Wayne Shorter On Jazz: 'How Do You Rehearse The Unknown?'
The New York Times doesn't mince words when it writes, "Wayne Shorter is generally acknowledged to be jazz's greatest living composer."
Going back to his days jamming with John Coltrane fresh out of the Army, Shorter has seemed to move, Zelig-like, through some of the most important combos in jazz — from Art Blakey's Jazz Messengers, to his days with Miles Davis, to the groundbreaking fusion band Weather Report.
As Shorter approaches his 80th birthday, he's just reunited with the label that championed him as a bandleader back in the 1960s, Blue Note Records. On the new album Without a Net, he leads a quartet with whom he's spent more than a decade through live recordings and some striking new compositions.
Speaking with NPR's Laura Sullivan, Shorter says he absorbed a common principle from Davis, Coltrane, Blakey and his other great peers and mentors: They left their musicians alone.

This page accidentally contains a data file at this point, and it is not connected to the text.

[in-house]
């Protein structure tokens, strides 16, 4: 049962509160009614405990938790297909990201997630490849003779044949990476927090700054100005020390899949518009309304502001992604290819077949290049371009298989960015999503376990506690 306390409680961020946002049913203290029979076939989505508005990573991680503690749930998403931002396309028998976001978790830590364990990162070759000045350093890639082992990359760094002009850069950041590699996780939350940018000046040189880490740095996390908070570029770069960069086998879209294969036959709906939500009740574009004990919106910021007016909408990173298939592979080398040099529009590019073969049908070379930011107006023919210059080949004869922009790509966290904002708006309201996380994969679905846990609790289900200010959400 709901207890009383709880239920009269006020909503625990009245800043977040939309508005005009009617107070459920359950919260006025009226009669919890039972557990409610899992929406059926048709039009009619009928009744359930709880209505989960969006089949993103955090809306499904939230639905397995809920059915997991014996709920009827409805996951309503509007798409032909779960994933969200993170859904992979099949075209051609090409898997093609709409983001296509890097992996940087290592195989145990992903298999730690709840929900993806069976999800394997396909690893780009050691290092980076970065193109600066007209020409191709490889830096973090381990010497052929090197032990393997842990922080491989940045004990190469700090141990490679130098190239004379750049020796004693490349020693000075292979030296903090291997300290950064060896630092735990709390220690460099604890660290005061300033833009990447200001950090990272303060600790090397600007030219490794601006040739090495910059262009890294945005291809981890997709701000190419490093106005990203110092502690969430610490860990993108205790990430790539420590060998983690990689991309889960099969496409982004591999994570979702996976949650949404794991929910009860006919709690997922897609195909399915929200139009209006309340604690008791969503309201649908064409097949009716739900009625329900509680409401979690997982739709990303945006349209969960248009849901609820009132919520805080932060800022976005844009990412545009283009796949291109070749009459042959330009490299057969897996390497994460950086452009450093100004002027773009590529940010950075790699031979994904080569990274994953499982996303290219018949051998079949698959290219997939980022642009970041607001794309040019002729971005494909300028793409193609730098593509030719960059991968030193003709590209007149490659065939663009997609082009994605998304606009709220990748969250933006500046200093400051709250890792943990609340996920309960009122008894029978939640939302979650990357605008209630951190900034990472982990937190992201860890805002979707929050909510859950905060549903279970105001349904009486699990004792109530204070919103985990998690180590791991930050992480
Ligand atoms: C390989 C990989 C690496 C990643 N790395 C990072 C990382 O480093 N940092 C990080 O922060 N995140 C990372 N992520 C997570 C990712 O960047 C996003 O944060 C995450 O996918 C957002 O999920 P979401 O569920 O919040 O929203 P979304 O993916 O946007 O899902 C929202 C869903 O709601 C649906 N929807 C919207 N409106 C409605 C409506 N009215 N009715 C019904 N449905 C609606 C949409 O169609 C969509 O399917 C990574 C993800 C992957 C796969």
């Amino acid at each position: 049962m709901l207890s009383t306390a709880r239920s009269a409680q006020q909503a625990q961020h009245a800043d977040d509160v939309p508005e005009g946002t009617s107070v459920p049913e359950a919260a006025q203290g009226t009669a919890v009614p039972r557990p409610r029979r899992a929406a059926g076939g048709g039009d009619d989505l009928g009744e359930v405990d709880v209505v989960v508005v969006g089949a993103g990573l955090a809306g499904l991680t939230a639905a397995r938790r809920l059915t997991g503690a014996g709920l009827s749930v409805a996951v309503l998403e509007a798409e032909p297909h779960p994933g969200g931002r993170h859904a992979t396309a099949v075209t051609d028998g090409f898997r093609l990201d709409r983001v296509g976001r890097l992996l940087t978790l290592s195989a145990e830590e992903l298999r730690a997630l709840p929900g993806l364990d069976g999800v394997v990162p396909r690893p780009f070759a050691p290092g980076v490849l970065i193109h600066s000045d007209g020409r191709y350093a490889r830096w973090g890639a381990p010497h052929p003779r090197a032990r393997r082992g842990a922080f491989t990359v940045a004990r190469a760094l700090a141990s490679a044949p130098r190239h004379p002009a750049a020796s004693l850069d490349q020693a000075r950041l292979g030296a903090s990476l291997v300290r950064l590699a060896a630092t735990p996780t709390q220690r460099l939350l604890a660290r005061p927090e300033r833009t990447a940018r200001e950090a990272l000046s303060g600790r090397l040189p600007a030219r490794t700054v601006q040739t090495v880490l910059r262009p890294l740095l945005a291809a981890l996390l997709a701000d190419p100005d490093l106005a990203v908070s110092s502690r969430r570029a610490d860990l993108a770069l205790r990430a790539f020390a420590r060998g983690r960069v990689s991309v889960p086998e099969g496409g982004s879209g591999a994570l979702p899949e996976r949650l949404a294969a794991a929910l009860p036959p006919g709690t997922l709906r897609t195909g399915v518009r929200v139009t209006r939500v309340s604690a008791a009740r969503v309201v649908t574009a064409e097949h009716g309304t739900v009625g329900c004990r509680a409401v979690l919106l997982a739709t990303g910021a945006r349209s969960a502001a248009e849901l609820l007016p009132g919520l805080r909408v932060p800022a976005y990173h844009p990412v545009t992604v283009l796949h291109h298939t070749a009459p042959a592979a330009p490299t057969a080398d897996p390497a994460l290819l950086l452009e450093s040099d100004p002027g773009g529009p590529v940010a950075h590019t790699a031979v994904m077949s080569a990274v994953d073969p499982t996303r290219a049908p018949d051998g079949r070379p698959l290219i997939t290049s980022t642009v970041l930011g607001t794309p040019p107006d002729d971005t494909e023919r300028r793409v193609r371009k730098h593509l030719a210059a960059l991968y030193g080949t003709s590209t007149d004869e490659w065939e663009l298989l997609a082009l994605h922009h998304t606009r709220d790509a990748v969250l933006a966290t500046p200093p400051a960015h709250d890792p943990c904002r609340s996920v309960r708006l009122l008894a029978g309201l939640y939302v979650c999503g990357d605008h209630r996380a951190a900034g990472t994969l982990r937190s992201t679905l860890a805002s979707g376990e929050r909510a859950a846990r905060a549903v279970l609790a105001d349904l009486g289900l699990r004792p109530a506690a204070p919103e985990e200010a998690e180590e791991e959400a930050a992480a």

"The six years I was with Miles, we never talked about music. We never had a rehearsal," Shorter says. "Jazz shouldn't have any mandates. Jazz is not supposed to be something that's required to sound like jazz. For me, the word 'jazz' means, 'I dare you.' The effort to break out of something is worth more than getting an A in syncopation.
"This music, it's dealing with the unexpected," he adds. "No one really knows how to deal with the unexpected. How do you rehearse the unknown?"
Hear more of the conversation, including Shorter's Miles Davis impression, by clicking the audio link on this page.
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